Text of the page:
Norma Elia Cantú has worn many hats over the course of her career. She is adding another next month when she comes to UC Santa Barbara to receive the campus’s 14th annual Luis Leal Award for Distinction in Chicano/Latino Literature.
The award will be presented during a ceremony at 4 p.m. Tuesday, Nov. 7, in Corwin Pavilion at UCSB. The event is free and open to the public.
An accomplished writer, poet and literary scholar, Cantú is best known for her coming-of-age memoir, “Canícula: Snapshots of a Girlhood en la Frontera,” which chronicles her childhood experiences on the border. Born in Nuevo Laredo in Mexico, Cantú was raised in Laredo, Texas.
“Norma Cantú is a pioneer in Chicana literature and Chicana and Chicano studies,” said Mario T. García, professor of Chicana and Chicano studies and of history at UCSB, and the organizer of the annual Leal Award. “Her work on border culture reminds us that no border or wall can separate Mexican people on both sides of the border who are family and cultural neighbors.”
Currently the Norine R. and T. Frank Murchison Distinguished Professor in Humanities at Trinity University in San Antonio, Cantú completed her master’s degree at Texas A&M International University and her Ph.D. at the University of Nebraska, Lincoln. She has taught at Texas A&M, served as a senior arts administrator with the National Endowment for the Arts in Washington, D.C., and was acting director of UCSB’s Chicano Studies Research Center in 1998-99.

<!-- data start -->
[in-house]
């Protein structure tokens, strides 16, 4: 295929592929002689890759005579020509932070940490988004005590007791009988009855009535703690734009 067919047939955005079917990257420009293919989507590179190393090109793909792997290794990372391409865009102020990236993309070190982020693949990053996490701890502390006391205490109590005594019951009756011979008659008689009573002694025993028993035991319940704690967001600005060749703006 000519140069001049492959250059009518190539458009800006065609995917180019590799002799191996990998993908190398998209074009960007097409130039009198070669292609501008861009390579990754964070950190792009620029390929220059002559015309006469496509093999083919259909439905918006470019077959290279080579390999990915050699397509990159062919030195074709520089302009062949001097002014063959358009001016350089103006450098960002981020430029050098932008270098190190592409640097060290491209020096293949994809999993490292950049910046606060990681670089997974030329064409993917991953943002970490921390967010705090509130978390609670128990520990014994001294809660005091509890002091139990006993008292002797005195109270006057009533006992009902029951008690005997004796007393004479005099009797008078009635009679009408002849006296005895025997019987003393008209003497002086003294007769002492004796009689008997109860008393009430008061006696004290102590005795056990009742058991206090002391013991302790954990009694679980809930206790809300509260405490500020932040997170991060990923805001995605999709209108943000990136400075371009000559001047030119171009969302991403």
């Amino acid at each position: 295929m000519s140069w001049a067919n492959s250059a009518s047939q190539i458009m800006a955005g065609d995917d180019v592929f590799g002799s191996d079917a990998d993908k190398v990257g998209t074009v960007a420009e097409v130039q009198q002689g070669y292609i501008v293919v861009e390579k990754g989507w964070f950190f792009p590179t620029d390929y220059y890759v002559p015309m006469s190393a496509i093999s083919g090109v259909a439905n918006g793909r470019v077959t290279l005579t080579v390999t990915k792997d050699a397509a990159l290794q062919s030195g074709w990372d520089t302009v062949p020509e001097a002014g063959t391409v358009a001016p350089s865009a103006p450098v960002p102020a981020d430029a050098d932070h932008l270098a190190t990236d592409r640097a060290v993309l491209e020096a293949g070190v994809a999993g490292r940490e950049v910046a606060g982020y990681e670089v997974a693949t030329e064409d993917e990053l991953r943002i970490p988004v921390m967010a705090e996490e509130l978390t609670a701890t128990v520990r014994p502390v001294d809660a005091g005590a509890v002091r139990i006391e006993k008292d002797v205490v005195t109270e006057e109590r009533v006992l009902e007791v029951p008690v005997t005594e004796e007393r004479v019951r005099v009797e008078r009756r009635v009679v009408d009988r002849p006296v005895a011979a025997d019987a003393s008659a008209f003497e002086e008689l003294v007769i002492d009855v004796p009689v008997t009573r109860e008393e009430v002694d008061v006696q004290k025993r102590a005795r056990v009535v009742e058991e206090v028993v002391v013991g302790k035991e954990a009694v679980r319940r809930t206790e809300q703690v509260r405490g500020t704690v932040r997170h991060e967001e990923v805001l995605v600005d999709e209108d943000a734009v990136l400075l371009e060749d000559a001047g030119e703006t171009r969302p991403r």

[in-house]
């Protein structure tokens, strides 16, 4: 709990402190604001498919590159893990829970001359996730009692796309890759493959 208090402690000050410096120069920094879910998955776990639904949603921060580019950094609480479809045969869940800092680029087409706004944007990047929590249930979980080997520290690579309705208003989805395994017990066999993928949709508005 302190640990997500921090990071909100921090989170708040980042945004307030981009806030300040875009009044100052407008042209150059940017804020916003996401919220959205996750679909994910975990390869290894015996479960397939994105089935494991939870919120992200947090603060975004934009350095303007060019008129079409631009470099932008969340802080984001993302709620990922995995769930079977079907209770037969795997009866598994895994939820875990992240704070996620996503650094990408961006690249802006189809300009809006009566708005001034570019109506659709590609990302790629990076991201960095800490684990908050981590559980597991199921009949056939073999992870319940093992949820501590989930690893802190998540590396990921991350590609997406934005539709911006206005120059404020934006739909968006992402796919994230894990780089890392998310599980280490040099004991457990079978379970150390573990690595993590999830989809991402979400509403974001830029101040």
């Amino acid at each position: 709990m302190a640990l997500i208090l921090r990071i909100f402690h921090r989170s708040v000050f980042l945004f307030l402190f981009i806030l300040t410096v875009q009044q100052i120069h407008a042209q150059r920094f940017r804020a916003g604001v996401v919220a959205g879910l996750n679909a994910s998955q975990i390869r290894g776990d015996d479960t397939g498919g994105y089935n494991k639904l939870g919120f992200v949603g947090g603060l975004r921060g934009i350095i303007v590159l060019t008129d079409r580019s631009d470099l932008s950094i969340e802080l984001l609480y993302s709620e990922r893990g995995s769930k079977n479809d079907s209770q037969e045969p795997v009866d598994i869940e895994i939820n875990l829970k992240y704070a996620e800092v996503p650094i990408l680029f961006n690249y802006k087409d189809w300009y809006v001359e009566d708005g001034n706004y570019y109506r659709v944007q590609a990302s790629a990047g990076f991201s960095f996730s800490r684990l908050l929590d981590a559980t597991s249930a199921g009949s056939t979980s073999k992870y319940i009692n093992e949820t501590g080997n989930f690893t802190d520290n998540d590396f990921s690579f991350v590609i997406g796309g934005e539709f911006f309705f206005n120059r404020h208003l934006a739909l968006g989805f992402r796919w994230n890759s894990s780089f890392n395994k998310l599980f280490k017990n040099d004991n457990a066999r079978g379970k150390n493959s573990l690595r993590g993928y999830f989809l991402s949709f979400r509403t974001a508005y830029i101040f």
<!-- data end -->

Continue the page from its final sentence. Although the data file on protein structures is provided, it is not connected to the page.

Cantú’s teaching interests include contemporary literary theory, border studies, Chicano/a and Latino/a literature and film, folklore and women’s studies. In addition to fiction and poetry, she has published numerous articles on academic subjects. Her publications on border literature, the teaching of English, quinceañera celebrations and matachines, a religious dance tradition, have earned her international acclaim as a scholar and folklorist.
In addition to “Canícula,” Cantú has authored, edited or co-edited several books, including “Entre Guadalupe y Malinche: Tejanas in Literature and Art” (with Inés Hernández-Ávila), “Paths to Discovery: Autobiographies from Chicanas with Careers in Science, Mathematics, and Engineering” (with Aida Hurtado, professor of Chicano and Chicano studies at UCSB) and “Chicana Traditions: Continuity and Change” (with Olga Najera-Ramirez).
Among her many honors are a Lifetime Achievement Award from the American Folklore Society, the Distinguished Scholar Award from the Modern Language Association’s Chicana and Chicano literature division, the Americo Paredes Prize from the American Folklore Society and the Scholar of the Year Award from the National Association of Chicana and Chicano Studies.
The Leal Award is named in honor of Luis Leal, a professor emeritus of Chicana and Chicano Studies at UCSB, who was internationally recognized as a leading scholar of Chicano and Latino literature. Previous recipients of the award include Francisco Jiménez, Demetria Martínez, Jimmy Santiago Baca, Graciela Limón, Pat Mora, Alejandro Morales, Helena Maria Viramontes, Oscar Hijuelos, Rudolfo Anaya, Denise Chávez, Hector Tobar, John Rechy and Reyna Grande.